As professional investors, we spend a lot of time thinking about how to best construct portfolios for our clients. These efforts focus on identifying the combination of assets (stocks, bonds, cash etc.) that will produce the maximum return for a desired level of risk. A whole body of research, based on vast quantities of historic risk and return data, supports our work. This research starts with two basic ideas. First, because the future is unknown, it makes sense to spread your assets across investments with different characteristics. This is the old “Don’t put all your eggs in one basket” idea. The second concept, which is less intuitive, holds that by combining assets whose returns don’t move in lock-step, you can actually produce better returns with less risk (i.e., volatility).
Portfolios that are well diversified both across and within asset classes will always have some components that are performing well and some that are not. As a result, the total portfolio’s performance will never be as good as the best performing component nor as bad as the worst. Diversification, in effect, smooths out returns.
While diversification sounds like a good idea, it is not always easy to put into practice. The temptation for most investors is to dump poorly performing holdings and jump into those that are doing well. Take a look at the chart below. Between 2016 and 2022, the top 10 stocks in the S&P 500 rose from just over 16% of the total to 29%. This increase was not entirely unwarranted as the companies that make up the list (mostly large tech holdings like Google and Microsoft) were strong, growing businesses. But a momentum effect was also at work with more and more investors piling into the same shares simply because they were going up. While it would have been impossible to predict when exactly these shares would come back down to earth, their increasingly lofty valuations left them vulnerable for an upset. As of this writing, the shares of the companies that made the top 10 list are now down on average13% on a year-to-date basis.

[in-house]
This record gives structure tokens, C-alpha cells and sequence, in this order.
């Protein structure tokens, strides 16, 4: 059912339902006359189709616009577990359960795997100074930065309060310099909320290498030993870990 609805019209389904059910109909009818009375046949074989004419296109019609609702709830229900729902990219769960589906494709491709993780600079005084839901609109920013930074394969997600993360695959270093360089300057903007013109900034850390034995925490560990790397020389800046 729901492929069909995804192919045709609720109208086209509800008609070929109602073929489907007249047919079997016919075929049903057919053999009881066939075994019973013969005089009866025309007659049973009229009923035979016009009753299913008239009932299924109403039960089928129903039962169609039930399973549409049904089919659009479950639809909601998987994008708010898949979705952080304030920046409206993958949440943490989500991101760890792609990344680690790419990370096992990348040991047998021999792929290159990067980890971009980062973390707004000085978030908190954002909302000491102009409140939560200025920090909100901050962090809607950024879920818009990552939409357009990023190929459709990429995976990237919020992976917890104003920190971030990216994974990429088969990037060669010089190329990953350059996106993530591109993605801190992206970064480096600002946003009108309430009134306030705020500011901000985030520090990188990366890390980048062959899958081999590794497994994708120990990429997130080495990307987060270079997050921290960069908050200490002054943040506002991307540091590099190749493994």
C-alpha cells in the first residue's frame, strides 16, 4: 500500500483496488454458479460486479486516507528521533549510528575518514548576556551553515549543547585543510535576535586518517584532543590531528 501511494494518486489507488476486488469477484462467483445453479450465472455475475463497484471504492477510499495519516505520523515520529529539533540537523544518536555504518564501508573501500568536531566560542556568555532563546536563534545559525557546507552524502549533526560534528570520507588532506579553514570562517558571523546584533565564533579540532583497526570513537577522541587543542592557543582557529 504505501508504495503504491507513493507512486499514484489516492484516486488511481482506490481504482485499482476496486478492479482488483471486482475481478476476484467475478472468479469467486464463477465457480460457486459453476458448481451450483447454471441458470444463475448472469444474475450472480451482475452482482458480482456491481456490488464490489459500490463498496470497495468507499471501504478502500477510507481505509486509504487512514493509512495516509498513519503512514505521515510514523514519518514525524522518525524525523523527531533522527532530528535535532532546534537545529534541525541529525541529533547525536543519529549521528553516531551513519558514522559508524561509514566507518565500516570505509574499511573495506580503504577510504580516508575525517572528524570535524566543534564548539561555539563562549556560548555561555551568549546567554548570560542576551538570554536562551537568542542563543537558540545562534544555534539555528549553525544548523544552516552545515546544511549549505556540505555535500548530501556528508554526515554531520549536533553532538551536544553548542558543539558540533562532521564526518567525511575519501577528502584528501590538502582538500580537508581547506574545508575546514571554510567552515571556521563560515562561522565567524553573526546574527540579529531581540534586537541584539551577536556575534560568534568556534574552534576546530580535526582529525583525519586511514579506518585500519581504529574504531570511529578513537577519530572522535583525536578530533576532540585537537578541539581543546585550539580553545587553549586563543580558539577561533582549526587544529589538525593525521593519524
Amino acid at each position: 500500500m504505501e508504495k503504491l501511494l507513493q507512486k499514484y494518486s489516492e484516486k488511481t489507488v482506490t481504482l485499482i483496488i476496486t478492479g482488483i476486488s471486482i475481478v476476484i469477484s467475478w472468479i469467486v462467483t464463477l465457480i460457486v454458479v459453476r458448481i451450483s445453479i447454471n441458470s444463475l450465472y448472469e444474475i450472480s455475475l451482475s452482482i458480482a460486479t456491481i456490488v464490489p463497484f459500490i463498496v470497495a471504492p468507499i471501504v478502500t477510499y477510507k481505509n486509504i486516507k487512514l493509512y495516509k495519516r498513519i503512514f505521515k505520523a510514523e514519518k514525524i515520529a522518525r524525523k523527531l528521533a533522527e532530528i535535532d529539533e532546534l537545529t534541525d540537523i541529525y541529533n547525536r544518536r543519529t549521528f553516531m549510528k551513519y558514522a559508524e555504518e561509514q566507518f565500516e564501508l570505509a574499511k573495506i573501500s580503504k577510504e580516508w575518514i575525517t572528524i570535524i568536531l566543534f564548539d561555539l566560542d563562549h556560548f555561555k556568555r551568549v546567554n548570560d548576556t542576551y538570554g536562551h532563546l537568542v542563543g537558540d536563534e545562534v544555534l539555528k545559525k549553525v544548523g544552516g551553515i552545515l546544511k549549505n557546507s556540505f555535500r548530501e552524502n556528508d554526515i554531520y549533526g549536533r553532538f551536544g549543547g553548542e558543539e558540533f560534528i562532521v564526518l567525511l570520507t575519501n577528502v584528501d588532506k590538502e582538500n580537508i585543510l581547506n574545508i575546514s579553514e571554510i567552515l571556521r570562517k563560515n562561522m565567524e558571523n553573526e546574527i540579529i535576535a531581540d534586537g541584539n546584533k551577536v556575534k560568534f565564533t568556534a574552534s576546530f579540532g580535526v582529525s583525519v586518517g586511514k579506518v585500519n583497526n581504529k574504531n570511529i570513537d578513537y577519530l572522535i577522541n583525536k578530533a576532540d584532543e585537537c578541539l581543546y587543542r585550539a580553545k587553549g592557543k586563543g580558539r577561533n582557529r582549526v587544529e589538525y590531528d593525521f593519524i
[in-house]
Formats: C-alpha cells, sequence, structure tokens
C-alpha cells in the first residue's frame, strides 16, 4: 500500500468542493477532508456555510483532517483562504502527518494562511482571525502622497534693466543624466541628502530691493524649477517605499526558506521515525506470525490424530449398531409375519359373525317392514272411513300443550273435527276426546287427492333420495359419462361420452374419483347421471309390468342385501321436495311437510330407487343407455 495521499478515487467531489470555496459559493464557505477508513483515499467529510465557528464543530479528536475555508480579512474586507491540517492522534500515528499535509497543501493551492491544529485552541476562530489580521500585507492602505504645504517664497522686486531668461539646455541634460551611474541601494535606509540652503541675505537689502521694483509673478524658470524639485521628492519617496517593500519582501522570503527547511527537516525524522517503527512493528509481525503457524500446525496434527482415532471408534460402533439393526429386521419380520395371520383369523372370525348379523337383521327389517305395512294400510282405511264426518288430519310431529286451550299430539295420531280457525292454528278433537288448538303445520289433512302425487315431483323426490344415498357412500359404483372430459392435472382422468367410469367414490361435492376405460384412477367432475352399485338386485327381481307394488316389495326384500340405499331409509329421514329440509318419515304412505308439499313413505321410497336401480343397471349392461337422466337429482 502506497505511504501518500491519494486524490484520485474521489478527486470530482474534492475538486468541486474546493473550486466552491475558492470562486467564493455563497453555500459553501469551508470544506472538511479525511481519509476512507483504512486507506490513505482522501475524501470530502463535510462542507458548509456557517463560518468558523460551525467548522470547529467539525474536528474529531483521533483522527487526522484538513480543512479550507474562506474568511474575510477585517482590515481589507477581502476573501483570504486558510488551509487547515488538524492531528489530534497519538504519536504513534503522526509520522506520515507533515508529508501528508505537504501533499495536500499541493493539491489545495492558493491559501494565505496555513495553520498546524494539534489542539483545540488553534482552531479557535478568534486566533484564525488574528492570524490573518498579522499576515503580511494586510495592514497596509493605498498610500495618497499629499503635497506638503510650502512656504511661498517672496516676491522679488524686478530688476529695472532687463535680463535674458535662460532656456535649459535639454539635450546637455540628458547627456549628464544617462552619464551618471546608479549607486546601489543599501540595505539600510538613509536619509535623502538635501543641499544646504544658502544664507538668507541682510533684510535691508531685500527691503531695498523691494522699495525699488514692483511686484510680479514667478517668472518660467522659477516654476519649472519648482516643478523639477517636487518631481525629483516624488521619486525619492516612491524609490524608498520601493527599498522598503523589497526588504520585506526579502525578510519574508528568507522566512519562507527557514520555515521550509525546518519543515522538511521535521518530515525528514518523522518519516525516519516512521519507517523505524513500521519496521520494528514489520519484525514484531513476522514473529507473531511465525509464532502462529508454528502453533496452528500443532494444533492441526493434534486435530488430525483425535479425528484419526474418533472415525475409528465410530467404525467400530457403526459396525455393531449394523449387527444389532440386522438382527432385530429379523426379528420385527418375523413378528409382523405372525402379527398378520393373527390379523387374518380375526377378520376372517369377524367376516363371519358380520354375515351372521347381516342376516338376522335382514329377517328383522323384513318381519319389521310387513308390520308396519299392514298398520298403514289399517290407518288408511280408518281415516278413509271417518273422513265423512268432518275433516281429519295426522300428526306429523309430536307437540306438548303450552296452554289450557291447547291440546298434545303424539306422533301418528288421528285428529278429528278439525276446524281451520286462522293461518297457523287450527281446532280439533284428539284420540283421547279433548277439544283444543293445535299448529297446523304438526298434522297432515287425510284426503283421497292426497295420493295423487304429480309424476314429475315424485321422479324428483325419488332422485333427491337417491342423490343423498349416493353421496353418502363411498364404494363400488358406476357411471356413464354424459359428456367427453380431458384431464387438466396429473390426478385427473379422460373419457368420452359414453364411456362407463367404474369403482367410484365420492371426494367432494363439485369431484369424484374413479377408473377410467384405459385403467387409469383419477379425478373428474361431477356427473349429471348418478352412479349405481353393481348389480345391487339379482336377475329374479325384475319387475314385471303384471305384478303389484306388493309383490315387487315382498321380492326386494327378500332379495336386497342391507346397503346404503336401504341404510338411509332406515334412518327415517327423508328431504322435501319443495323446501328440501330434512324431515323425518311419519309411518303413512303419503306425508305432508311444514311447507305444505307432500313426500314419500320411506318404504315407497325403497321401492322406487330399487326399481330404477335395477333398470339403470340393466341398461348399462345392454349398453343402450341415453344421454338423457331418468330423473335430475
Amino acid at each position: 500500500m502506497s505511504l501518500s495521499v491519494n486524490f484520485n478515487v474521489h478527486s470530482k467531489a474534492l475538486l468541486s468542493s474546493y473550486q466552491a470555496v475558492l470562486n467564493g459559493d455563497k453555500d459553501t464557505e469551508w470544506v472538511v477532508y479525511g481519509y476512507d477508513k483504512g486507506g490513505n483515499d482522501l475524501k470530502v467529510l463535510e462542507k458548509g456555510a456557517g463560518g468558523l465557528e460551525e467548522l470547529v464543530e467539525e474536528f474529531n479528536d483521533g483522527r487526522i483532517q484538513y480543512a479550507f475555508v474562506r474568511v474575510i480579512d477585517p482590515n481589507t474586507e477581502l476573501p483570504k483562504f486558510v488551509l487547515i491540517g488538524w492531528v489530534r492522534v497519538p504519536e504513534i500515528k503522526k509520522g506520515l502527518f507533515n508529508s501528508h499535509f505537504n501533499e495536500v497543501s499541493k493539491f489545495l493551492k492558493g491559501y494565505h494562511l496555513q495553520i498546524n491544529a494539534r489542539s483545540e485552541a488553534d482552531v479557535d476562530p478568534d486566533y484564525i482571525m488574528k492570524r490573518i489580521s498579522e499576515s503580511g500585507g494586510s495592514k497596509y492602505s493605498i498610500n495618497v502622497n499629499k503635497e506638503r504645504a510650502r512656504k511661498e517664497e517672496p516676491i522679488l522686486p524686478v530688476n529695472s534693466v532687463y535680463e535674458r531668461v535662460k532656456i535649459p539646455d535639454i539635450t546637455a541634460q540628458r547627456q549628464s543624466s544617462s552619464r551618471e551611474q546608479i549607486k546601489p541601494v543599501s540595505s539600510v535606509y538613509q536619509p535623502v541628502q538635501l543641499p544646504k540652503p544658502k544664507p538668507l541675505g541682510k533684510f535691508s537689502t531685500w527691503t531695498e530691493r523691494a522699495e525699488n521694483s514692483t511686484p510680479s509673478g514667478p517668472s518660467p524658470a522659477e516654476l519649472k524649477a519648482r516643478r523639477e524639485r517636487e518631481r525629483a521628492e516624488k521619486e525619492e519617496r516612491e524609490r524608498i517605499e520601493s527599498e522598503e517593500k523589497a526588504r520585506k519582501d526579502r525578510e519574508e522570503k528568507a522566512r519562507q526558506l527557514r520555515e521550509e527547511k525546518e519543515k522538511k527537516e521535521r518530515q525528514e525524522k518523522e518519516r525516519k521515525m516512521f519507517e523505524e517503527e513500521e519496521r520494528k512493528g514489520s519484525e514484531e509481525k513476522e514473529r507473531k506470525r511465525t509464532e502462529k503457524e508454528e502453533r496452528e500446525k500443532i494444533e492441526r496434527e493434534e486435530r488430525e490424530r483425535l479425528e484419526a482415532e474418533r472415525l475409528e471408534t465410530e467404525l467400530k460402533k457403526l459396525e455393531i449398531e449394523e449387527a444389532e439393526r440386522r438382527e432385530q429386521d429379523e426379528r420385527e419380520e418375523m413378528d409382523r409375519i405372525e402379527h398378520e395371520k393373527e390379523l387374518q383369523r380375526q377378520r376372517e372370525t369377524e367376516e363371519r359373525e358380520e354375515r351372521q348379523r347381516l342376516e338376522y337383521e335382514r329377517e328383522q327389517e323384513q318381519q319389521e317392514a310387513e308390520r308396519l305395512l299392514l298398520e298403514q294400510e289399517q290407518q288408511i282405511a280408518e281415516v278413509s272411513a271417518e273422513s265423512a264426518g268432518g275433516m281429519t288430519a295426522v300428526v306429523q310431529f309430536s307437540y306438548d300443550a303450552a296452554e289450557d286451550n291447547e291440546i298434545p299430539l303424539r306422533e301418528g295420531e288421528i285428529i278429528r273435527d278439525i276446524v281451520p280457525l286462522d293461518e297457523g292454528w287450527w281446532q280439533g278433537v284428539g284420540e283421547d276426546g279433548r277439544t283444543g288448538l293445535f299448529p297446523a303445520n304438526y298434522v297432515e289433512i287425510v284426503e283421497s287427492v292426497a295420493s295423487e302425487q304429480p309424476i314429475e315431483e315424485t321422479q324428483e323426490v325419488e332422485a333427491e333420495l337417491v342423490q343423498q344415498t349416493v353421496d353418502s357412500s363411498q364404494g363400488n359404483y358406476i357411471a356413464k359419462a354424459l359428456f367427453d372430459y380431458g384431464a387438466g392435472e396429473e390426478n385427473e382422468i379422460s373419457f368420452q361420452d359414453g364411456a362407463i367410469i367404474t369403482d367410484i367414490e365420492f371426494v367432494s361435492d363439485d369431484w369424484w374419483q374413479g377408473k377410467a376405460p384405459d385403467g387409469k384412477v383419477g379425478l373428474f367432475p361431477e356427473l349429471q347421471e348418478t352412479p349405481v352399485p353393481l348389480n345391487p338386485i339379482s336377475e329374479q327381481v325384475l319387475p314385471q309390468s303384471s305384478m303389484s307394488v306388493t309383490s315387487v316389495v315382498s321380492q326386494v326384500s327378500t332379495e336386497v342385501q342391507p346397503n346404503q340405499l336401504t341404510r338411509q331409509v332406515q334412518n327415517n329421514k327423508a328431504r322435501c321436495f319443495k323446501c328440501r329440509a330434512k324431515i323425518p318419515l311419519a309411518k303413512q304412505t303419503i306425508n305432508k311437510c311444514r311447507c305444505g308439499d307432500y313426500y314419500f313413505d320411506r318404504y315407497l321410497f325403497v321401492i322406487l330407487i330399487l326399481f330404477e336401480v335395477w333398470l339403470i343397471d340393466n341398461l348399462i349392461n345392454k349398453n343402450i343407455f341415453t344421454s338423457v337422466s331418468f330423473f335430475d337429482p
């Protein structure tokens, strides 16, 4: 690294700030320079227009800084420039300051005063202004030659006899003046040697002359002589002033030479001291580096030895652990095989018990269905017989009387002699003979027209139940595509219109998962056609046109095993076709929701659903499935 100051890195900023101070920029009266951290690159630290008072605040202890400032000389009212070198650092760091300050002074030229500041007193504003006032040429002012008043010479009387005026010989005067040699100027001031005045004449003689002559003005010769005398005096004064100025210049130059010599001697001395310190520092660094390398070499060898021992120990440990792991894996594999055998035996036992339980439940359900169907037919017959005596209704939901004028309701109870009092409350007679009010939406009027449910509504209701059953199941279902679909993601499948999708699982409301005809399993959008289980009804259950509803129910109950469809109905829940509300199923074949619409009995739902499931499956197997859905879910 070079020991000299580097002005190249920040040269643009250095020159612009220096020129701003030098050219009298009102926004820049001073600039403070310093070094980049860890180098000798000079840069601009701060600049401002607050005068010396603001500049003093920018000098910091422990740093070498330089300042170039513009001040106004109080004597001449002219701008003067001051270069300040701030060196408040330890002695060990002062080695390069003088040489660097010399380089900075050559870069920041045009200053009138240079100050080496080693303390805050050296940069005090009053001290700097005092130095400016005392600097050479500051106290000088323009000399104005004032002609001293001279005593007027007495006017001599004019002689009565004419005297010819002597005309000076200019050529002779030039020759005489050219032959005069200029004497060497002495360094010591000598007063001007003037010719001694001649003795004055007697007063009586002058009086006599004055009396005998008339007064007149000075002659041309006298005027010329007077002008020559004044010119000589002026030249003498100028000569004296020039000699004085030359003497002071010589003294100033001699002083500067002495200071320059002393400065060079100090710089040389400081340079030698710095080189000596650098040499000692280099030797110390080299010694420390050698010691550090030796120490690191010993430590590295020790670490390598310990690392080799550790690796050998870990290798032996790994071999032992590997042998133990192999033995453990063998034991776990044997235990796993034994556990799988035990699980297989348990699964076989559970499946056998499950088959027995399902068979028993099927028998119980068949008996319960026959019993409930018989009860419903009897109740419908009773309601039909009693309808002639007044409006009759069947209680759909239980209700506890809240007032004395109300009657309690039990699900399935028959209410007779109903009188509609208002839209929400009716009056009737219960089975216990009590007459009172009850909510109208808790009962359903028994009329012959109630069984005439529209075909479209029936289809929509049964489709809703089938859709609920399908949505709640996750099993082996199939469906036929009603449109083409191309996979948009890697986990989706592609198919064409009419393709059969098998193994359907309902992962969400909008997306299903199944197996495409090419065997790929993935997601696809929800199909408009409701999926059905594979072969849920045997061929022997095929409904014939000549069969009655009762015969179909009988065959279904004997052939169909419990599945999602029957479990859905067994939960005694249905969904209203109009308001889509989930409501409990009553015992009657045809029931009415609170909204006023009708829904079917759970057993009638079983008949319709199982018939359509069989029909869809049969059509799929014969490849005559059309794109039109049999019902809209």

So has diversification lived up to its promise during the most recent market decline? From January 1st to March 4th of this year, a portfolio totally invested in a broad U.S. stock market fund (ETF) – Portfolio A below — was down 10.0%. This portfolio has experienced a lot of volatility, as evidenced by its standard deviation of 16.4%. Portfolio B is 60% allocated to the same U.S. stock ETF but we added a 40% allocation of U.S. bonds to the mix. Not only did the bonds in Portfolio B help temper the weakness in stocks but they reduced the portfolio’s volatility by almost half. Adding more asset classes (real estate) and international exposure to the mix (Portfolio C) didn’t do much to improve the overall return but cut the level of volatility by another 20%. While drawing conclusions from such a short period is not advised, it is reassuring to see these recent results fall in line with the research covering much longer time periods.
Many “safe haven” assets are also serving their function this year. Gold, long considered a disaster hedge, is up over 10% while U.S. Treasuries are off in the 1% to 2% range. Within stocks, sectors with the least economic exposure, like utilities, are down marginally. While it is hard to hold some of these sleepier investments when markets are roaring, they earn their keep when prices go south. And what about Bitcoin? Cryptocurrencies have swung wildly this year but as of today are down 11%.